Motoring: The Independent Road Test: More panache than dash: Roger Bell on the Mazda five-door 323F, an aggressively good-looking rival to the Ford Escort

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Adding style is Mazda's way of competing against bigger, more conservative rivals. The company shapes its niche cars to stand out from the crowd. You may not like the aggressively racy looks of the Mazda five-door 323F but no one could deny that they attract attention. Whether they will rescue Mazda - deep in the red - remains to be seen. Japan's fourth largest car-maker has at least ensured that its latest Escort-sized contender looks nothing like an Escort. At top level, it does not sound or feel like one, either.

Mazda exaggerates, of course, in boasting that the 323F provides 'a new experience unequalled by any other' but the 2.0- litre model is certainly refined. The reason? Its svelte, 147-horsepower V6 engine is the same as that in the super- smooth Xedos 6, which makes the car something of a Japanese BMW 320.

At pounds 17,495, the 323 V6 is one of the cheapest six-cylinder cars on the market. It is not, however, one of the fastest. High performance is not the car's raison d'etre, though with a top speed of nearly 130mph, the V6 is no sluggard. The accent is more on refinement and driver satisfaction. The engine is barely audible when idling, and a 50p coin could be stood upright on the cam covers, so slight is the vibration. Being quite small for a 'six', however, the engine lacks pulling power low down.

Wide tyres and firm suspension account for the V6's tenacious roadholding. It scuttles through bends securely, and responds accurately to wristy movements of the steering wheel. To hustle a 323F is not a rewarding experience, however, and the firm suspension does not prevent the body lurching slightly when negotiating S- bends and roundabouts.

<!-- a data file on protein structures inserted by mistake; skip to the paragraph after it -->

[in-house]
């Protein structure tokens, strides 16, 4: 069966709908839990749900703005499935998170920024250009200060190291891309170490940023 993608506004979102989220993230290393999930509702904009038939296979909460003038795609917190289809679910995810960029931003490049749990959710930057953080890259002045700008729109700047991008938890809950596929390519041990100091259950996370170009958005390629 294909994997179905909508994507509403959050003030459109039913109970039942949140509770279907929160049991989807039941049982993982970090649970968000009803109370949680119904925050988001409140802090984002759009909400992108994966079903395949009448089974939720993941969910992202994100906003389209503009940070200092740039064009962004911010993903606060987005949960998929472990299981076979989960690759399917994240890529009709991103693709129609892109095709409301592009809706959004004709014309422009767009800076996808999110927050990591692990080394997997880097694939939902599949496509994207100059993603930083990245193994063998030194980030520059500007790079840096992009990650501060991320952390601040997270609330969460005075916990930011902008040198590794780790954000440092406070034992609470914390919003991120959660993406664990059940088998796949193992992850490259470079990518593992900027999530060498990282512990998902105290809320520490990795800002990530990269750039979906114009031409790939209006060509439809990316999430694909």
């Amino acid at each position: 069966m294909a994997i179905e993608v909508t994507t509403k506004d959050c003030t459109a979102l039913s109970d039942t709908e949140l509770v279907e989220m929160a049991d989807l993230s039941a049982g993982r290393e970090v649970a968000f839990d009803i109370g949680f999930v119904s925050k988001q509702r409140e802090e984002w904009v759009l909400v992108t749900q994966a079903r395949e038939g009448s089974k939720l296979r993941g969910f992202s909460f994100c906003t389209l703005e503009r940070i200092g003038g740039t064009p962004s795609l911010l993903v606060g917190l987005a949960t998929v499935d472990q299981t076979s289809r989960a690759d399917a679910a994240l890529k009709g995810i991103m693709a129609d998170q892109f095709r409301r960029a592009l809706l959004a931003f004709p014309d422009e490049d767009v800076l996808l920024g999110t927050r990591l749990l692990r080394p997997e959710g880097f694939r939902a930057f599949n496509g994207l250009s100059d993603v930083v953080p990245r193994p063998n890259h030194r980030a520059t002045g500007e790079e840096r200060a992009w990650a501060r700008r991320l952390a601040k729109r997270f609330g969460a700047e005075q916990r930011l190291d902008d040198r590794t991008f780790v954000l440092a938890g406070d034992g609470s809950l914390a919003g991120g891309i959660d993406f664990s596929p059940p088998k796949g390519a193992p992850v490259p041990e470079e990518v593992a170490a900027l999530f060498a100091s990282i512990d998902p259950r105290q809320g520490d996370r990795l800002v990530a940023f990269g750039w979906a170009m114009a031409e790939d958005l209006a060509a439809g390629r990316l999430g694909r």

There is no bold, brash styling inside the five-door V6. Interior decor, grey on black, is ultra-conservative and the facia layout as neat and handy as it is conventional. The 323F's long wheelbase ensures decent rear legroom. But the coupe-style sloping roofline severely restricts rear headroom, and the lip of the boot, adequate rather than cavernous, is awkwardly high. The folding rear seats are asymmetrically split, improving versatility.

Comfort, safety and quality are strong suits: they have to be at this level. The multi-adjustable driver's seat supports well and the steering wheel can be moved up and down. Standard equipment includes two airbags, a powered sunroof and anti-lock brakes.

Prices for the 323F start at pounds 11,895 for the three-door automatic-only 1.5i. All models are covered by a generous three- year, 60,000-mile warranty, and service intervals have been stretched to 9,000 miles.

Specifications

Mazda 323F 2.0i GLX, pounds 17,495.

Engine: 1995cc V6, 147bhp at 6000rpm. Transmission: five-speed manual gearbox, front-wheel drive. Performance: 0-60mph in 9.2 seconds, top speed 130mph. Fuel consumption: 25.4mpg urban cycle, 32.5mpg at 75mph. Electric sun-roof. Dual airbags.

Comparisons

BMW 320i, pounds 18,995.

Smooth, quiet, compact 'six', high in snob appeal. Precise rear-drive handling and fair turn of speed. Only four doors so less versatile than Mazda. Less well equipped, too.

Ford Mondeo 24V, pounds 15,970.

One size up from Mazda, cheapest Ford 'six' comes as four-door saloon or five- door hatch. Smooth, eager engine. Roomy, comfortable. Much better value than Mazda, but less distinctive.

Vauxhall Cavalier 2.5 V6, pounds 15,850.

Cheapest six-cylinder saloon on the market. Roomier than Mazda 323F. Alternative five-door hatch more practical. Yowly engine goes well but lacks top-end refinement.

VW Golf VR6, from pounds 18,599.

The ultimate suave hot-hatch. Much faster than Mazda and terrific fun to drive. Conservative styling and practical packaging disguise strong appeal as driver's car.

(Photograph omitted)

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